In brief: Stricken tree makes the cut at Augusta
When a storm struck Georgia last Monday night, one of the 61 trees which frame Magnolia Lane at Augusta National succumbed to the elements. But unless some fastidious member happened to do a tree-count on Tuesday morning, he wouldn't have noticed.
Using arc lamps, the ground staff sawed the fallen tree into manageable sections and had it removed before daybreak. Apparently, it was all in a night's work for them while they cleared the precious course of debris, almost as it fell.
Will the missing magnolia tree be replaced? It seems that there are some things which remain beyond the scope of golf's wealthiest club. "One hundred and fifty-year-old magnolia trees are in short supply for transplanting," was the comment by club chairman Billy Payne.
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Tipperary hurler Lar Corbett is looking forward to welcoming a contingent of the United States Marine Corps, known as The Wild Geese, to Thurles to take part in the international festival of hurling in Semple Stadium on July 8 and 9.
Although it's Munster final weekend and Corbett hopes to be busy, he will be on hand after the game in his new bar with the Liam MacCarthy Cup to show the Marines a thing or two about the art of hurling. If things go to plan, he may even have the Munster senior cup on show for visitors to the bar.
The Marines, who are based in Suffolk, will bid for the Tom Semple Trophy in the 13-a-side festival organised by Thurles Sarsfields GAA club. Also taking part will be teams from England, Northern Ireland, Brussels and the Republic.
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Sky Sports' Time Of Our Lives series, so often the preserve of former footballers pining for the days when you could kick the living daylights out of your opponent, featured a touching moment of poignancy last week.
The programme, to mark the 30th anniversary of Aldaniti's Grand National win, featured Bob Champion (jockey), Josh Gifford (trainer) and Nicky Embiricos (owner).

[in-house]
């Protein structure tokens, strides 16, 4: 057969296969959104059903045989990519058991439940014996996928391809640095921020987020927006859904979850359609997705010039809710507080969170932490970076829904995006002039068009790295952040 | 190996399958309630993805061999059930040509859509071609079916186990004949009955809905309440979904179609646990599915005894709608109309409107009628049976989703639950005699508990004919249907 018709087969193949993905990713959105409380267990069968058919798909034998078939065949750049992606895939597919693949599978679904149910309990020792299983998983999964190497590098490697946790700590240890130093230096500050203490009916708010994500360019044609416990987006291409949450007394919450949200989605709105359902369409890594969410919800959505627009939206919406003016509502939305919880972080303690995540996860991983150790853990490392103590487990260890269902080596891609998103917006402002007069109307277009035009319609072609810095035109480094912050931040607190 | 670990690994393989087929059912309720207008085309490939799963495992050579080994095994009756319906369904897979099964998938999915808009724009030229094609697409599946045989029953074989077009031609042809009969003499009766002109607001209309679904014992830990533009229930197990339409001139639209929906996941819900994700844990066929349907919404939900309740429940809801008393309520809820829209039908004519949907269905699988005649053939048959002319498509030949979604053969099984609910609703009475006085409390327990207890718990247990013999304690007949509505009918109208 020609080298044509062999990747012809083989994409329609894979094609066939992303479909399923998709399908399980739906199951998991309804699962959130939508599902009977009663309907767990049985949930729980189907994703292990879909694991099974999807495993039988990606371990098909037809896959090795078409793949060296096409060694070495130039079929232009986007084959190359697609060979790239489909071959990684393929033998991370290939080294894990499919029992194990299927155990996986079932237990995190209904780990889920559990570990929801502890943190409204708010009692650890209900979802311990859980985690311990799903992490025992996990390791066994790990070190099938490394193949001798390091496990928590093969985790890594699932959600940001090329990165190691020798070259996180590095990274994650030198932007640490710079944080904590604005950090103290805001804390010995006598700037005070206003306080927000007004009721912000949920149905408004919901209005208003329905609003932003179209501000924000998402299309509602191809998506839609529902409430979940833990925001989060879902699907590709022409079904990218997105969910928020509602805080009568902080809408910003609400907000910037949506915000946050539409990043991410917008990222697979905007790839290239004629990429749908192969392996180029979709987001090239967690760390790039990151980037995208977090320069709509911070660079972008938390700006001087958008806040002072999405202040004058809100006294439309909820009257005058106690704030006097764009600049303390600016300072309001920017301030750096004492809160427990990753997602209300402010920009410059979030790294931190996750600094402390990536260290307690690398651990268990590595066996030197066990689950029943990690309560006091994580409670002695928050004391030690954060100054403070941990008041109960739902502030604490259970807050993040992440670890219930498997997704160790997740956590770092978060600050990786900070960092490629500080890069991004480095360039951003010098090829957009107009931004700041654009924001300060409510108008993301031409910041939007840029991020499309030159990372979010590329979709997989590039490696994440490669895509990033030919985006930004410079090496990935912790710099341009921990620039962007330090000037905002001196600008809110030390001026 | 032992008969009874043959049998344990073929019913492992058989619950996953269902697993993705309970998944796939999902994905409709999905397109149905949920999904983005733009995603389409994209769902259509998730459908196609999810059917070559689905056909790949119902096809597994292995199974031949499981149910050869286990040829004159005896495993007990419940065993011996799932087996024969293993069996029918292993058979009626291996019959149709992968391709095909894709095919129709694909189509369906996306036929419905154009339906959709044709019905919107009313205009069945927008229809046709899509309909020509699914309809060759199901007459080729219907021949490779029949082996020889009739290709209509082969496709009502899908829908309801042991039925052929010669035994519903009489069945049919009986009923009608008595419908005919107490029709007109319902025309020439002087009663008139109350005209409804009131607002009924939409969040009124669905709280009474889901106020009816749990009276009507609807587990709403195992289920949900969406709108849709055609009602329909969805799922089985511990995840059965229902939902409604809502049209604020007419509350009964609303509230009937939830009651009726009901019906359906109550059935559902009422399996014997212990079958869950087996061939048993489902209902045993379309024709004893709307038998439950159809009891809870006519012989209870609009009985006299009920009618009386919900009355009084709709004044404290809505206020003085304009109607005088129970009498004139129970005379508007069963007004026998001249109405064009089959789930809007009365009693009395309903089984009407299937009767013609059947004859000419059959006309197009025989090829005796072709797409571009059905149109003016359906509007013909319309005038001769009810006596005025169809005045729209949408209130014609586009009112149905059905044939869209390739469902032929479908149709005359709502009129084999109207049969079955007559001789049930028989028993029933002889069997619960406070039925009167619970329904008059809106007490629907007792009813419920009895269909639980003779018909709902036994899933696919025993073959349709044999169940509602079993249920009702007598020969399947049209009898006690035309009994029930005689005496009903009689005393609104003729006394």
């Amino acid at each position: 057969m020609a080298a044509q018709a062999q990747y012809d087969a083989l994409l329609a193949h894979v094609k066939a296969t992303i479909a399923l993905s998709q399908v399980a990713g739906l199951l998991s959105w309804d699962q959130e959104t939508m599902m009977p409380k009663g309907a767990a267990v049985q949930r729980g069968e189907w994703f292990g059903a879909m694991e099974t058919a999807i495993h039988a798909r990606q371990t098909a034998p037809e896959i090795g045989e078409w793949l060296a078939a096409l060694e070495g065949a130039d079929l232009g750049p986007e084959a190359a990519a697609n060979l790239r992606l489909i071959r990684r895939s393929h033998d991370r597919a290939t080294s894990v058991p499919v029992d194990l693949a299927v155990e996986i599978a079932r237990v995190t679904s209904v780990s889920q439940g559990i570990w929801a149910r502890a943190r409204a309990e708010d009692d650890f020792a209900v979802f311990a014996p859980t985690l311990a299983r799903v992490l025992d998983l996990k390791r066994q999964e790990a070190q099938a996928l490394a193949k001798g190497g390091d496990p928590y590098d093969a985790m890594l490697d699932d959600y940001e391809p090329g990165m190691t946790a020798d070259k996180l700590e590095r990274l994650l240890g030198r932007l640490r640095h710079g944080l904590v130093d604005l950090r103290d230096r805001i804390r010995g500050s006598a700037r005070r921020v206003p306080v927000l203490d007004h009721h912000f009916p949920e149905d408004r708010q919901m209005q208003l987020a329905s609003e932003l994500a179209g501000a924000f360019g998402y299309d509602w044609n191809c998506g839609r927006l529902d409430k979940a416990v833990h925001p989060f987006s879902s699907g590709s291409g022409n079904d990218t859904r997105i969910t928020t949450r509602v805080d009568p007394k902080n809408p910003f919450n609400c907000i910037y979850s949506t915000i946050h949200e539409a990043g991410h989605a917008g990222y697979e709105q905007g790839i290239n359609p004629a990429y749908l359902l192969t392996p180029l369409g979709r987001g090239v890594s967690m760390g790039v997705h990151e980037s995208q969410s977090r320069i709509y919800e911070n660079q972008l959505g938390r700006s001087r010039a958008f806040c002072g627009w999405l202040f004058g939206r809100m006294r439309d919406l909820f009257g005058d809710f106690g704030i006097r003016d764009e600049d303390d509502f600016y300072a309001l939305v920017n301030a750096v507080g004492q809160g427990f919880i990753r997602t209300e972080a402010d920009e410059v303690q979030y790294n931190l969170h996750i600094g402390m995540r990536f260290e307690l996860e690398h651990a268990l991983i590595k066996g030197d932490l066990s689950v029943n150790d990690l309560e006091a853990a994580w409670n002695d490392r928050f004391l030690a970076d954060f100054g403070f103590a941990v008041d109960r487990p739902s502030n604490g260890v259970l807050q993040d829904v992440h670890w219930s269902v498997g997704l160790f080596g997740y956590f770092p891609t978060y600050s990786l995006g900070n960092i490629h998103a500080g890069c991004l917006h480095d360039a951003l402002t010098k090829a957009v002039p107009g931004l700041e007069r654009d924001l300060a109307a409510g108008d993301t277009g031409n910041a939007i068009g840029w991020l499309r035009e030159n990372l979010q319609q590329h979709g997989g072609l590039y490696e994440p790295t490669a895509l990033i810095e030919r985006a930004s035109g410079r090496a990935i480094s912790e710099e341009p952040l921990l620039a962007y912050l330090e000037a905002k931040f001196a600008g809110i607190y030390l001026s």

Champion won after recovering from cancer on a horse that was written off as 'crocked' more then once and he and Embiricos spearheaded the formation of the Bob Champion Cancer Trust which continues to raise funds to fight the disease.
But Gifford displayed the emotion so often associated with great moments in sport when he failed to hold back the tears as he tried to put into words what the victory and the horse had meant, and still mean, to him. Aldaniti lived to 27 when he "keeled over in the field where he spent his summer holidays," recalled Gifford. "The way we'd all like to go."
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Since Tiger Woods rarely seems to come up with any snappy quotes from his press conferences these days, British scribe Dick Turner decided to liven things up last week. So his heavily-loaded question for Woods was: "We have a foul-mouthed footballer in the UK called Wayne Rooney. You may have heard of him. He has been suspended for foul and abusive language. Would you like to see suspensions coming to golf for the same thing?"
"You like to ask questions each and every year, don't you?" said Woods, while dismissing him with one of his special smiles.
It could be said that the Sunday People's man has form in this area. On the Saturday of the 2004 Ryder Cup at Oakland Hills, after Woods and Phil Mickelson had failed utterly as a partnership, they were announced at one and two in the singles order.
Addressing American skipper Hal Sutton, Turner asked: "Why have you put your weakest players out first, when you need to get points on the board?" By that stage of the week, Sutton was too exasperated to reply.
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Paul Galvin has put his college course on hold to give his full attention to Kerry football. The former All Star suffered a hip injury earlier in the year which forced him to miss the Sigerson Cup and, as a result of intensive rehab and training commitments, Galvin has decided to defer his Diploma in Fashion Buying and Management. He intends to resume his studies in DIT next year, but for now he is putting Kerry football first.
Dermot Gilleece, Marie Crowe
and Fergus McDonnell
Sunday Indo Sport